Cash, though, is to a business as oxygen is to an individual: never thought about when it is present, the only thing in mind when it is absent.
American business provided a case study of that in 2008. In September of that year, many long-prosperous companies suddenly wondered whether their checks would bounce in the days ahead. Overnight, their financial oxygen disappeared.
At Berkshire, our “breathing” went uninterrupted. Indeed, in a three-week period spanning late September and early October, we supplied $15.6 billion of fresh money to American businesses. We could do that because we always maintain at least $20 billion – and usually far more – in cash equivalents.
And by that we mean U.S. Treasury bills, not other substitutes for cash that are claimed to deliver liquidity and actually do so, except when it is truly needed. When bills come due, only cash is legal tender. Don’t leave home without it.
Finally – getting to our third point – we will never engage in operating or investment practices that can result in sudden demands for large sums. That means we will not expose Berkshire to short-term debt maturities of size nor enter into derivative contracts or other business arrangements that could require large collateral calls.
Some years ago, we became a party to certain derivative contracts that we believed were significantly mispriced and that had only minor collateral requirements. These have proved to be quite profitable. Recently, however, newly-written derivative contracts have required full collateralization. And that ended our interest in derivatives, regardless of what profit potential they might offer. We have not, for some years, written these contracts, except for a few needed for operational purposes at our utility businesses.
Moreover, we will not write insurance contracts that give policyholders the right to cash out at their option. Many life insurance products contain redemption features that make them susceptible to a “run” in times of extreme panic. Contracts of that sort, however, do not exist in the property-casualty world that we inhabit. If our premium volume should shrink, our float would decline – but only at a very slow pace.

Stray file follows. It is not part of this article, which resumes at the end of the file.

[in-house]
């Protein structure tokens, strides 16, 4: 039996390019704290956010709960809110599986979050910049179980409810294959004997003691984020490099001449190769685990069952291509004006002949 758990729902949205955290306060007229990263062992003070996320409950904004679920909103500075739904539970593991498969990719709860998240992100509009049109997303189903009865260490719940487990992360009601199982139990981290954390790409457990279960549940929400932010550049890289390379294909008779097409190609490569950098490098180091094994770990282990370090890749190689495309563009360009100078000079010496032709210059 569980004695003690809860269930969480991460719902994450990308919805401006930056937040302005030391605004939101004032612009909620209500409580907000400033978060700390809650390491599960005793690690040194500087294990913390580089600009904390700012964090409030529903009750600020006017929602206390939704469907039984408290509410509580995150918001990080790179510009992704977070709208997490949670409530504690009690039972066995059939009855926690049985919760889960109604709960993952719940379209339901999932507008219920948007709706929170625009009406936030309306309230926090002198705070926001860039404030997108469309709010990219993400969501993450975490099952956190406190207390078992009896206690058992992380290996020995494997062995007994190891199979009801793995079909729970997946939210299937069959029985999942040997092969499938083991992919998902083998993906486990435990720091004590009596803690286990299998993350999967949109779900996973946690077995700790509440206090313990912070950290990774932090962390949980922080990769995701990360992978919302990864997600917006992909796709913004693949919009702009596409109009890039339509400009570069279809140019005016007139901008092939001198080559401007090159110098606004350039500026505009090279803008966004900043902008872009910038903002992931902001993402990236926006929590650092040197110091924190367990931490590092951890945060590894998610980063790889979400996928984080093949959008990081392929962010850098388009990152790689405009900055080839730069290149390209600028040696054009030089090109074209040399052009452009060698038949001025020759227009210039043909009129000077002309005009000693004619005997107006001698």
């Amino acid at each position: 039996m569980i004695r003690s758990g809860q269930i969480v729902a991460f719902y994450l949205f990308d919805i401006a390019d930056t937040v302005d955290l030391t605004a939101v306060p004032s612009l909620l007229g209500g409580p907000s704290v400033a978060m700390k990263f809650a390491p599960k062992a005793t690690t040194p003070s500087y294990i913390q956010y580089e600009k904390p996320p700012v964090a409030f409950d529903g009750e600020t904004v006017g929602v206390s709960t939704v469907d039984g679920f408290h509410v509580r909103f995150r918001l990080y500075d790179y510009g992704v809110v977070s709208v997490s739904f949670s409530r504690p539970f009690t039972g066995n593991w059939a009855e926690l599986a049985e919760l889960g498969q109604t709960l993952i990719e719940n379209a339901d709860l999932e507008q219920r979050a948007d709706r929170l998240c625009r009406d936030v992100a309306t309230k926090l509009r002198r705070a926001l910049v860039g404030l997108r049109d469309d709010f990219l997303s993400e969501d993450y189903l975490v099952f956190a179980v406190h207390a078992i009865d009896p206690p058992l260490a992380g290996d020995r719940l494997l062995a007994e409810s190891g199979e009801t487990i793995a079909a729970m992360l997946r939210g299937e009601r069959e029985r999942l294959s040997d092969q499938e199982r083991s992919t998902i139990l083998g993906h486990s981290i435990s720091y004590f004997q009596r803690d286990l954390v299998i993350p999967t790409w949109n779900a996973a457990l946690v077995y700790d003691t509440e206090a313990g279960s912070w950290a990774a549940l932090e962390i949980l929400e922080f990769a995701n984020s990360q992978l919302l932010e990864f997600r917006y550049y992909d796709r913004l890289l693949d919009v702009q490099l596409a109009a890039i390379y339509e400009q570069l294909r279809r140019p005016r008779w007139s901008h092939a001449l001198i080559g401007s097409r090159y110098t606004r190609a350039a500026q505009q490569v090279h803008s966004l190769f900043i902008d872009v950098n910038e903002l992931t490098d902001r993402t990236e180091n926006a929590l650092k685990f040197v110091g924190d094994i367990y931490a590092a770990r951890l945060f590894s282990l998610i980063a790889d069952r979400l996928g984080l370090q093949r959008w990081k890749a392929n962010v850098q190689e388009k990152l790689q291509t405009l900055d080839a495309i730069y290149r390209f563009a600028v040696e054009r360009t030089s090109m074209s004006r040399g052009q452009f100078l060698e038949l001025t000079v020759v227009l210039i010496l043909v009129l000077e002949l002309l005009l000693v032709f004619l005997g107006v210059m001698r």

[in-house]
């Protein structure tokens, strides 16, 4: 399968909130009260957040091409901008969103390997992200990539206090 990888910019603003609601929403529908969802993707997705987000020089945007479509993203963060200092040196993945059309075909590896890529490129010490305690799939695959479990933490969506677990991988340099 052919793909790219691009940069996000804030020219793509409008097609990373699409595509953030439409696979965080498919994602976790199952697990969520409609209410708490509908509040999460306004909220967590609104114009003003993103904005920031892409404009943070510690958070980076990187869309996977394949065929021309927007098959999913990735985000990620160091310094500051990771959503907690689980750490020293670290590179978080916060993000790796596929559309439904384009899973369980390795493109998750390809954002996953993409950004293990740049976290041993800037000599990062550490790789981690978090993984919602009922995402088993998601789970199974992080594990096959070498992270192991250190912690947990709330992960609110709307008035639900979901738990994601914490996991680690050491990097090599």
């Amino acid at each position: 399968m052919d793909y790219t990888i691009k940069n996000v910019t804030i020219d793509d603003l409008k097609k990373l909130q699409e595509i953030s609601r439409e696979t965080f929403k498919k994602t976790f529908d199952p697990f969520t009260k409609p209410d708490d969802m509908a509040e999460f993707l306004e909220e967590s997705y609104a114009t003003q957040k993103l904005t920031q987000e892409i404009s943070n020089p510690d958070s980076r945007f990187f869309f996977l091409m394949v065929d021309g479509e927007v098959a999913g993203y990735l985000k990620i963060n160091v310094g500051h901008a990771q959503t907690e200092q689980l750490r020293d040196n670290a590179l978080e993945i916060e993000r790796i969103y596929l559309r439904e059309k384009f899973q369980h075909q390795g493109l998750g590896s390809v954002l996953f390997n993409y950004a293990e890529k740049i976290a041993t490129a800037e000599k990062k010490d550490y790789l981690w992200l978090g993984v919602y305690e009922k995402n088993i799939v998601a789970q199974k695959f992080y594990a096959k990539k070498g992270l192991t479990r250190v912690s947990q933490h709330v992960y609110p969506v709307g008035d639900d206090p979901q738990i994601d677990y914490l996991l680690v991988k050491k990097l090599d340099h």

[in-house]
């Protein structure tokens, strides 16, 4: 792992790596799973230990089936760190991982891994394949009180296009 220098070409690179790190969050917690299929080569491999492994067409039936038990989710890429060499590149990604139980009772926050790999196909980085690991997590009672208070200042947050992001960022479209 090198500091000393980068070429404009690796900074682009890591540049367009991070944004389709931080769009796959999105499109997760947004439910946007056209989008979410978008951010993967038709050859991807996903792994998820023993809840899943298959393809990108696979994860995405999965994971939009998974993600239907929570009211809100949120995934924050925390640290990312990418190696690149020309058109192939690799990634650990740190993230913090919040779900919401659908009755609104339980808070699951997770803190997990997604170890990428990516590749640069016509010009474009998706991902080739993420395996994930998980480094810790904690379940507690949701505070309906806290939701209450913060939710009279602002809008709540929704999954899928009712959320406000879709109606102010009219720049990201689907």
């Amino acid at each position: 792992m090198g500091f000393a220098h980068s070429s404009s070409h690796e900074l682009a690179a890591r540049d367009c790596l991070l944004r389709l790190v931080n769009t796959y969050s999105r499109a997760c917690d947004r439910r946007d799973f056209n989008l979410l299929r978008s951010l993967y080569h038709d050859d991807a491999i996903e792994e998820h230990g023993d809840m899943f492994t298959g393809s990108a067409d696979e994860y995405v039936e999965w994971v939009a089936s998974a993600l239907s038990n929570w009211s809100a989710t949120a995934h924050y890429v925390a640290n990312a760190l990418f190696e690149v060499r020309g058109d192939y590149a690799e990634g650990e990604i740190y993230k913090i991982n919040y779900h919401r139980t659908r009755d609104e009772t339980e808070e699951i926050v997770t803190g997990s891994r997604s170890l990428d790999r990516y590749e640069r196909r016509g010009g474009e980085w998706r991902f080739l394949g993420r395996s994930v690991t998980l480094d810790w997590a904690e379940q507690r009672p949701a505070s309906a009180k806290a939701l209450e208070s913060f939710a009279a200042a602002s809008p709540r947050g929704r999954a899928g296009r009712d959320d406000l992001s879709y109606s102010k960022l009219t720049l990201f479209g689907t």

The reason for our conservatism, which may impress some people as extreme, is that it is entirely predictable that people will occasionally panic, but not at all predictable when this will happen.
Though practically all days are relatively uneventful, tomorrow is always uncertain. (I felt no special apprehension on December 6, 1941 or September 10, 2001.) And if you can’t predict what tomorrow will bring, you must be prepared for whatever it does.
A CEO who is 64 and plans to retire at 65 may have his own special calculus in evaluating risks that have only a tiny chance of happening in a given year. He may, in fact, be “right” 99% of the time. Those odds, however, hold no appeal for us. We will never play financial Russian roulette with the funds you’ve entrusted to us, even if the metaphorical gun has 100 chambers and only one bullet.
In our view, it is madness to risk losing what you need in pursuing what you simply desire.
Despite our conservatism, I think we will be able every year to build the underlying per-share earning power of Berkshire. That does not mean operating earnings will increase each year – far from it. The U.S. economy will ebb and flow – though mostly flow – and, when it weakens, so will our current earnings. But we will continue to achieve organic gains, make bolt-on acquisitions and enter new fields.
I believe, therefore, that Berkshire will annually add to its underlying earning power. In some years the gains will be substantial, and at other times they will be minor. Markets, competition, and chance will determine when opportunities come our way. Through it all, Berkshire will keep moving forward, powered by the array of solid businesses we now possess and the new companies we will purchase. In most years, moreover, our country’s economy will provide a strong tailwind for business. We are blessed to have the United States as our home field.
The bad news is that Berkshire’s long-term gains – measured by percentages, not by dollars – cannot be dramatic and will not come close to those achieved in the past 50 years. The numbers have become too big. I think Berkshire will outperform the average American company, but our advantage, if any, won’t be great.
Eventually – probably between ten and twenty years from now – Berkshire’s earnings and capital resources will reach a level that will not allow management to intelligently reinvest all of the company’s earnings. At that time our directors will need to determine whether the best method to distribute the excess earnings is through dividends, share repurchases or both.
If Berkshire shares are selling below intrinsic business value, massive repurchases will almost certainly be the best choice. You can be comfortable that your directors will make the right decision.